- When tie-breaker, the two players normally score 9000 each.
- The 16-bit versions of SFII (SNES and Genesis) featured a wall of bricks (first bonus round in SFII, second in SFII Turbo and SSFII). Players are tasked with destroying the blocks in under 40 seconds. The brick wall actually consists of four different "sections" arranged in a pyramid-like fashion: left side, top, center, and right side. Players are awarded 100 points per hit along with a bonus for taking out each section, and all four sections must be demolished to achieve a "perfect" bonus of 30,000 points and 100 points per second left on the clock. Also, there is always a tie-breaker in this bonus stage as well.
- Yet again, tie-breakers can give the two players 6800 each maximum.
- In the Dreamcast version of Super Street Fighter II X, there is a trick where if bonus stages are enabled and the player puts the cursor over a question mark during the stage select and holds down the start button when selecting the question mark, there is a chance the battle may be replaced with a two player bonus round.
The bonus stages of the Street Fighter III series are comprised of a familiar scenario and an all-new bonus stage to showcase the "Parry" system:
- In the first stage players are given 50 seconds to destroy an SUV, a spiritual successor to SFII's similar car-smashing game. Players will get different amounts of points depending on what sections of the car they destroy (individual hits don't give any credit, a chunk must be removed for credit). Around 83,000 points can be earned for destroying the car, along with a 30,000 "perfect" bonus and 1000 points per how many seconds are left on the clock.
- In the second stage the player attempts to deflect basketballs thrown by Sean by parrying them. The player will earn 1,000 points for each basketball deflected in this way; if all are deflected they add up to 20,000 points, and an additional 120,000 points are awarded for a "perfect" round. In Third Strike, how they are thrown is dependent on Levels determined by how well of a ranking average the player has strung by matches prior; the better the ranking averages, the more complex and complicated the basketballs are thrown.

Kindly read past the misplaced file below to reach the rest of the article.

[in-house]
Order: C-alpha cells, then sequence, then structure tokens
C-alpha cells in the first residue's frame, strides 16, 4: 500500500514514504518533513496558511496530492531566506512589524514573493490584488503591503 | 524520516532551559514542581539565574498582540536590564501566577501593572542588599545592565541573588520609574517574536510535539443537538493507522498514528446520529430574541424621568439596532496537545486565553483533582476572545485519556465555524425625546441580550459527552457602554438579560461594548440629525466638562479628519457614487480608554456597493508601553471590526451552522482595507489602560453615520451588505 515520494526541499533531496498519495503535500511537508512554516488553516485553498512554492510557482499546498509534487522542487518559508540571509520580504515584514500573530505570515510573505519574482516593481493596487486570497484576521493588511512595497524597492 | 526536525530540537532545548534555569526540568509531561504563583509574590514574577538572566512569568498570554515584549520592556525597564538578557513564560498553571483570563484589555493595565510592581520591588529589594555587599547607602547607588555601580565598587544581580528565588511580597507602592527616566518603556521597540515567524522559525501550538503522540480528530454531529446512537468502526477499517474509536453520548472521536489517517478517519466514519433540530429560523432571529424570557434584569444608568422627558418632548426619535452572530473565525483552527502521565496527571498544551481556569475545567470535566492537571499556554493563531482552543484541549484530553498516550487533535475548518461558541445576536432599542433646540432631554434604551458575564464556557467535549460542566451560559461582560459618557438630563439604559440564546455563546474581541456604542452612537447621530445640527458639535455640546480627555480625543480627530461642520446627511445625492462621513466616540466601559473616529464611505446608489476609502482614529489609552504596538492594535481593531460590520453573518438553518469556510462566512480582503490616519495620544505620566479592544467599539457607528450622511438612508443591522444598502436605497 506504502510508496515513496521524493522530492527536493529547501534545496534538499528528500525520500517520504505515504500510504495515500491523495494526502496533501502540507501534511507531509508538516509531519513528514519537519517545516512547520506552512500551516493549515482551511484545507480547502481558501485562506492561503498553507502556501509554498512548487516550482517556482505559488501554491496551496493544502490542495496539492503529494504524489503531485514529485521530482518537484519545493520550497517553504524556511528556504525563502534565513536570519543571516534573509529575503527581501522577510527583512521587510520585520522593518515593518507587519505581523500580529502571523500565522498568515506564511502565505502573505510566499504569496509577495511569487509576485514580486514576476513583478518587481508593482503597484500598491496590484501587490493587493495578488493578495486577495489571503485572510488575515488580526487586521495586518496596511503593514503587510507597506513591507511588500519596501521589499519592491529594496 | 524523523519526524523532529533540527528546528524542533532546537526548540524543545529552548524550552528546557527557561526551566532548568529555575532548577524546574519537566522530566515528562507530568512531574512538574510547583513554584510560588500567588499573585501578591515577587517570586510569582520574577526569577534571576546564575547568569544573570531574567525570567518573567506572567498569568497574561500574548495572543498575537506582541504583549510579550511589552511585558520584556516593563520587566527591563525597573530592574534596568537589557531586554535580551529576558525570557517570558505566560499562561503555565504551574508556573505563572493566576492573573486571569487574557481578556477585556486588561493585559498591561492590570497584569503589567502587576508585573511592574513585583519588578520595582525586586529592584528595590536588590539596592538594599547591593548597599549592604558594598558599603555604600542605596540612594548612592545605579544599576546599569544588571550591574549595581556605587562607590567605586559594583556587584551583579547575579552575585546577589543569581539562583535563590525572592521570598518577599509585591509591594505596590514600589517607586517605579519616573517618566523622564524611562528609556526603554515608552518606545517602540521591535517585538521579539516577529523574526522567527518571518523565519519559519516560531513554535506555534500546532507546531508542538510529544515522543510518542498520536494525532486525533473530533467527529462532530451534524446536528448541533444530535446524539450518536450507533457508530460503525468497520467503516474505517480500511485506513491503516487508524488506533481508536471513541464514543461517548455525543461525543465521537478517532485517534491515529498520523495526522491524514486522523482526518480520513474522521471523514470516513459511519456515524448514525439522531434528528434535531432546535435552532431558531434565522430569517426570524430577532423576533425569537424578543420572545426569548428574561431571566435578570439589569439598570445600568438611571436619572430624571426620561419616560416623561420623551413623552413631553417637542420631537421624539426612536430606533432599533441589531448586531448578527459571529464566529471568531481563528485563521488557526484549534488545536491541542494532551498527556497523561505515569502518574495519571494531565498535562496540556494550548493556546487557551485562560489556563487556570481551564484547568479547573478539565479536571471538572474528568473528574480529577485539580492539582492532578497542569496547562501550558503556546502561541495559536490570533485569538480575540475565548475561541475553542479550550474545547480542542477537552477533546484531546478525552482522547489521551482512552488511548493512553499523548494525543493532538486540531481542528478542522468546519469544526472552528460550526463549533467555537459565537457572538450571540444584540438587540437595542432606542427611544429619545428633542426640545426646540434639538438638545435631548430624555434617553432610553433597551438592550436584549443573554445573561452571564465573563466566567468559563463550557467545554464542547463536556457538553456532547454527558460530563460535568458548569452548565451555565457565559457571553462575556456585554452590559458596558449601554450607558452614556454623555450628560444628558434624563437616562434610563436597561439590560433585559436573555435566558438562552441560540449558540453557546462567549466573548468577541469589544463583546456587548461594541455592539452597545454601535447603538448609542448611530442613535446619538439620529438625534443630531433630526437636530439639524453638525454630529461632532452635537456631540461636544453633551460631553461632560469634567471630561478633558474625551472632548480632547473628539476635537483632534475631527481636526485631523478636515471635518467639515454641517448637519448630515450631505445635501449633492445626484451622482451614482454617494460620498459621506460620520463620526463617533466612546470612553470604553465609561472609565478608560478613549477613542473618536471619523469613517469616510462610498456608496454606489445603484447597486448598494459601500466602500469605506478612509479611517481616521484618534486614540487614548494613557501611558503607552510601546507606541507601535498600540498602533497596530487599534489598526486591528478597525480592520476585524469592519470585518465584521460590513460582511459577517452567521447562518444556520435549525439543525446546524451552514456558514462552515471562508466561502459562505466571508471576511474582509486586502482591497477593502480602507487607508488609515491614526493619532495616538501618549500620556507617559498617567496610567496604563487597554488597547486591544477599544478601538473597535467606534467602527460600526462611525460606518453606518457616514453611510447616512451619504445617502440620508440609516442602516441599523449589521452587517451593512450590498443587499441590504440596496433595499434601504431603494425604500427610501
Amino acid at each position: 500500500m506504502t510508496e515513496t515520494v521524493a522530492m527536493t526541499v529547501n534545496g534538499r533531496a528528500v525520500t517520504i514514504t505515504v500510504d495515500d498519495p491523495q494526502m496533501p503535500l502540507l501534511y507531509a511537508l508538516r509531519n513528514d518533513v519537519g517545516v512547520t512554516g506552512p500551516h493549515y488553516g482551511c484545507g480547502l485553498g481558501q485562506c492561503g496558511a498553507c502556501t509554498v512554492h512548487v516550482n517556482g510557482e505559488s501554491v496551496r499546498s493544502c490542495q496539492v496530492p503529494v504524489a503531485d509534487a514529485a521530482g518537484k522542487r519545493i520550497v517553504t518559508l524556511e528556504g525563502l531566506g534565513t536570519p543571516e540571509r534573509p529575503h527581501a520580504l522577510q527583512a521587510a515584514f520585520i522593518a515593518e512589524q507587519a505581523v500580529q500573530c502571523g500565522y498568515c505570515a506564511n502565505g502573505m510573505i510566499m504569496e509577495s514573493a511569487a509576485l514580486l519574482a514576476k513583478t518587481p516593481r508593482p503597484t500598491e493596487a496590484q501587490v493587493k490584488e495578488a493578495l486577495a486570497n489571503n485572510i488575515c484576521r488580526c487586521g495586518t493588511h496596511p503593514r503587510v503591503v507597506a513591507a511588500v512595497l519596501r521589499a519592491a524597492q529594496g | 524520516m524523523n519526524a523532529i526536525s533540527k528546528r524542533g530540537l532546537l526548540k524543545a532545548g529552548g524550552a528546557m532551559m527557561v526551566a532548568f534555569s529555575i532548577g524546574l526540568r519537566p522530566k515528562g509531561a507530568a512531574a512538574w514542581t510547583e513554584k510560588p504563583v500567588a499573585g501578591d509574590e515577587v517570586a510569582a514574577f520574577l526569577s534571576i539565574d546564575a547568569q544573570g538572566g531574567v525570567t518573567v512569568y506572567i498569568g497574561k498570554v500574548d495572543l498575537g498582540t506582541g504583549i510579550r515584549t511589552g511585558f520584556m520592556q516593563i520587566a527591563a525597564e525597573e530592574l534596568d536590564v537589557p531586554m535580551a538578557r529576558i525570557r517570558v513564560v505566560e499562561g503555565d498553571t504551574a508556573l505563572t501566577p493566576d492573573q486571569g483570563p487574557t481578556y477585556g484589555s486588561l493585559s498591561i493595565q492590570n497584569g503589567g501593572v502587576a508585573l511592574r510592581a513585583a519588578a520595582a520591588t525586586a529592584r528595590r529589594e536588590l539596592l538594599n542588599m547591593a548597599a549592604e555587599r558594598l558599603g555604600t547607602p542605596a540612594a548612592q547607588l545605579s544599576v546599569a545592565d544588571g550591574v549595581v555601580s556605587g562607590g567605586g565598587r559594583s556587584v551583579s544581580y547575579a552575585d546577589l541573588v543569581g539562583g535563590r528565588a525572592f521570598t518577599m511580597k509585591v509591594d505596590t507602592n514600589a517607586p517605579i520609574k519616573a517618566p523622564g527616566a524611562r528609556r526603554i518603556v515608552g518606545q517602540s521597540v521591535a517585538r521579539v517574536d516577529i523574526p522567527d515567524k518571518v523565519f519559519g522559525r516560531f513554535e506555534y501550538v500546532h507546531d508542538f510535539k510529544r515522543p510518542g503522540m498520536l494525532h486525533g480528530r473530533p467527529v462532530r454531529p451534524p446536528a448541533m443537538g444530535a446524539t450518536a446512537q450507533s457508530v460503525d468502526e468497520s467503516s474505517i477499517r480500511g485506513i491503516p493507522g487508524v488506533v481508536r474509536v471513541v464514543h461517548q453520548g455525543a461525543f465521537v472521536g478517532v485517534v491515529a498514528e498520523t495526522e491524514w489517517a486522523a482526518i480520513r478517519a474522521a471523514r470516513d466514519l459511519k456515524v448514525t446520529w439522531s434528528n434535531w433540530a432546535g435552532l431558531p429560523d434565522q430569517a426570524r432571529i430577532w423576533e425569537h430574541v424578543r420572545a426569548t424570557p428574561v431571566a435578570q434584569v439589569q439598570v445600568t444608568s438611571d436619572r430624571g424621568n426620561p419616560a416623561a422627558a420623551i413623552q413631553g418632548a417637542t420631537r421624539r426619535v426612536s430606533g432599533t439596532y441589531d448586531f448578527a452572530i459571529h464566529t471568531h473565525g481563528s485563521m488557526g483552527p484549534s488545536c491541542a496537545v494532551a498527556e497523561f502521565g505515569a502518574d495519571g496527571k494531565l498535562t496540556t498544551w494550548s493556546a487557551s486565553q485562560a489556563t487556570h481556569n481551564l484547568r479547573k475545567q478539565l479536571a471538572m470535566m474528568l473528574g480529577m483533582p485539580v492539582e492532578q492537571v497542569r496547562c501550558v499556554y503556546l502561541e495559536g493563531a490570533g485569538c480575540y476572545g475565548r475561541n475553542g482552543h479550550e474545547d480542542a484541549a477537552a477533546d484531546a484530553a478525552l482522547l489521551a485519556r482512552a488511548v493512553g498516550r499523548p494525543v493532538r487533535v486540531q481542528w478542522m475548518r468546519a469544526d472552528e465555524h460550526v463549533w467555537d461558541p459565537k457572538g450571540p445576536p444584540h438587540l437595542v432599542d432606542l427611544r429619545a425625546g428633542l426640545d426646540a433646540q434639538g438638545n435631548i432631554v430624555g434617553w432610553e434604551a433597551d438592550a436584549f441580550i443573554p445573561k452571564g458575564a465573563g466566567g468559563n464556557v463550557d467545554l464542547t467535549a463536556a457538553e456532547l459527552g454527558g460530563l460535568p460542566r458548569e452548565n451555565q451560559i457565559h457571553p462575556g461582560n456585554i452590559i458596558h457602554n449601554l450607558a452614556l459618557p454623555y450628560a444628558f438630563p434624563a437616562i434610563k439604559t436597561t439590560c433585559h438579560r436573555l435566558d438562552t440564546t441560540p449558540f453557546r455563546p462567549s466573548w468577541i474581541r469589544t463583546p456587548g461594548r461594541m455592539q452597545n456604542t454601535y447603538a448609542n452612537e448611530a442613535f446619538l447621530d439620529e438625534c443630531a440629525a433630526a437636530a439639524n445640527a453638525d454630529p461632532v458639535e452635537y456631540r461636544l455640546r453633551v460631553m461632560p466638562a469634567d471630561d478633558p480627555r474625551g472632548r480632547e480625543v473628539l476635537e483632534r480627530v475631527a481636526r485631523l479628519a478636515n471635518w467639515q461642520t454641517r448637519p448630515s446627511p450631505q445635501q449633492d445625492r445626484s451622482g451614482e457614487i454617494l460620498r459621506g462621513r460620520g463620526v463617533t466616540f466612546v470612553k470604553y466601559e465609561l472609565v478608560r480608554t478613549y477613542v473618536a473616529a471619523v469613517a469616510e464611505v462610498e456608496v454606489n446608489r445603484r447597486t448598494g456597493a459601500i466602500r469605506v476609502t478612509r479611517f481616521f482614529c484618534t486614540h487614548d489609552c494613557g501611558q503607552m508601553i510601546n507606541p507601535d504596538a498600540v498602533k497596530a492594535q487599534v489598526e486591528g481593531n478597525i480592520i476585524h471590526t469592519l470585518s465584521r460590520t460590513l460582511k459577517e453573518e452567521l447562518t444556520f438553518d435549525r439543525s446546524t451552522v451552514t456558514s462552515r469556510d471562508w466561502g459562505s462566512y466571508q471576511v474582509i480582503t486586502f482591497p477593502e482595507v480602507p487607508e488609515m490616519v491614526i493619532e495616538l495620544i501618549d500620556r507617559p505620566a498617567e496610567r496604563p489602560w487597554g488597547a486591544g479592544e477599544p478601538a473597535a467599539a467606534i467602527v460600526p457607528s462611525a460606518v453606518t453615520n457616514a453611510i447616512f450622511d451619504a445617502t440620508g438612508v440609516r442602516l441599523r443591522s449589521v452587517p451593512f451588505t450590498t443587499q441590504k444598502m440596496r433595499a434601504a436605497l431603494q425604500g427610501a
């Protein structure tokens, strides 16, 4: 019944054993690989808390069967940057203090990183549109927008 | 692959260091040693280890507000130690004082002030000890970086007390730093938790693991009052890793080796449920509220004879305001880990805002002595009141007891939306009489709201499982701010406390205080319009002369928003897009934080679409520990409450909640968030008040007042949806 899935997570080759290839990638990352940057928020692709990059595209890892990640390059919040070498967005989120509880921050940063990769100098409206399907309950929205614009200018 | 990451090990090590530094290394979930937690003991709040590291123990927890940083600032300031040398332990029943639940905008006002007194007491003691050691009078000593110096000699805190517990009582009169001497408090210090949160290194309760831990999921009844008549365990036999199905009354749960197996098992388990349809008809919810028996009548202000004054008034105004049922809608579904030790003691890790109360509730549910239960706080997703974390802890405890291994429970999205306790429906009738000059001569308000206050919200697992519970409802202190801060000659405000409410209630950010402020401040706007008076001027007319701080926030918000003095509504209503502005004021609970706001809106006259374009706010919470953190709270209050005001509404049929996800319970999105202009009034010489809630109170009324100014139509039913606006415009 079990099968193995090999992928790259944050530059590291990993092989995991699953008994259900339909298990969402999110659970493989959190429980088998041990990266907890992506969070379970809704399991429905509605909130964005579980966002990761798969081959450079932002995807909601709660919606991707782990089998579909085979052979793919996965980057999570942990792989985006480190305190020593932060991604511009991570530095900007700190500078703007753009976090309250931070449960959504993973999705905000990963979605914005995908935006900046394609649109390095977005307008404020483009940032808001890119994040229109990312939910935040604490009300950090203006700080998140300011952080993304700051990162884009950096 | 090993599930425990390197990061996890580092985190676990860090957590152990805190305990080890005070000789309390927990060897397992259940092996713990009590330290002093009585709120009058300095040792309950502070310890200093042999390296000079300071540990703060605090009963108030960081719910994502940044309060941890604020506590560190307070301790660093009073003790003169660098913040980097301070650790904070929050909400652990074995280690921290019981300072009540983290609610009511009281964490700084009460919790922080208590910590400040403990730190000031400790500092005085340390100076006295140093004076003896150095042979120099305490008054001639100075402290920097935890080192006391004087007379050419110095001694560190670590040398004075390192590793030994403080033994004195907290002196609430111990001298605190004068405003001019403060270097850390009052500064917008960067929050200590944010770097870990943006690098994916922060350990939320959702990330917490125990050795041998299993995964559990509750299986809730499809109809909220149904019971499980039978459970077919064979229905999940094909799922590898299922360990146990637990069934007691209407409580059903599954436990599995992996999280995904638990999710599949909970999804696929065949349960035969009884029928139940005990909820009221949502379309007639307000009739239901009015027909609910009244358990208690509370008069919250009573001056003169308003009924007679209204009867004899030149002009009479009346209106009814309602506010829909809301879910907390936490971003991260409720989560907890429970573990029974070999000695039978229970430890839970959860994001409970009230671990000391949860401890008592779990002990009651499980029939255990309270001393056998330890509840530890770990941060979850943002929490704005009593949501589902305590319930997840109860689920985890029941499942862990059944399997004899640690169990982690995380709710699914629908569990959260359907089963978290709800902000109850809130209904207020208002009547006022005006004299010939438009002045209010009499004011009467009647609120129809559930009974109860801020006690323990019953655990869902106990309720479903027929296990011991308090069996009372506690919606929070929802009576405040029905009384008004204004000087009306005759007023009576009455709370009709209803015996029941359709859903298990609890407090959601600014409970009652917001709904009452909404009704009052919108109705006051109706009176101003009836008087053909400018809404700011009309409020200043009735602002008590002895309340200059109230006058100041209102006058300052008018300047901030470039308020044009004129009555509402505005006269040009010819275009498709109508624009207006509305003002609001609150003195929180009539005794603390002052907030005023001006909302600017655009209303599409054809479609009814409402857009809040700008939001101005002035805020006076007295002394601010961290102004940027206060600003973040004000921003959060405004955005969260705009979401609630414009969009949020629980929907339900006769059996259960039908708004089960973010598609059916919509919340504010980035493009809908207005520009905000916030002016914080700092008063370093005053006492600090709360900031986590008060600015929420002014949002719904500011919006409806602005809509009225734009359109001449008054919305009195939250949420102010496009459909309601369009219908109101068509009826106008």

Bonus Stages were absent from Street Fighter IV but make their return in its two updates, Super Street Fighter IV and Ultra Street Fighter IV. These stages are modeled after the car and barrel stages from Super Street Fighter II; however, the Car Crusher stage (now with a 60-second time limit) is more reminiscent of the first bonus stage present in the original Final Fight, where the car is placed in an abandoned gas station in the same area of the "North America: Drive-in At Night" stage. If a "Perfect" score is achieved in the Car Crusher stage with Guy, Cody, Poison, Hugo or Rolento (all from the Final Fight series), Bred will stagger on-screen at the end, fall to his knees and cry "Oh, my car!" in despair, much like it happened in the original game. As for the Barrel Buster stage, it takes place at the same Scottish brewery of the "Europe: Historic Distillery" stage, with a worker handling the influx of barrels.
A bonus stage appears in Street Fighter V: Arcade Edition. The player is tasked with breaking twenty barrels as they plummet into the center of the screen from conveyor belts above. As the barrels drop onto the stage and roll toward either side, the player has a limited amount of time to break the barrel before it rolls out of the screen. The brown barrels can be broken in one Heavy attack. The blue barrels are particularly tough and heavy, meaning that it requires several attacks to break them. The red barrels explode upon being broken, destroying any barrel within range, including the blue barrels. The player also has help from a computer-controlled character who will keep the barrels in the center using his/her own move set. If a barrel hits either character, it puts them in a standing reset and causes the barrel to roll in the opposite direction. Two P appears as a CPU opponent.
Final Fight seriesEdit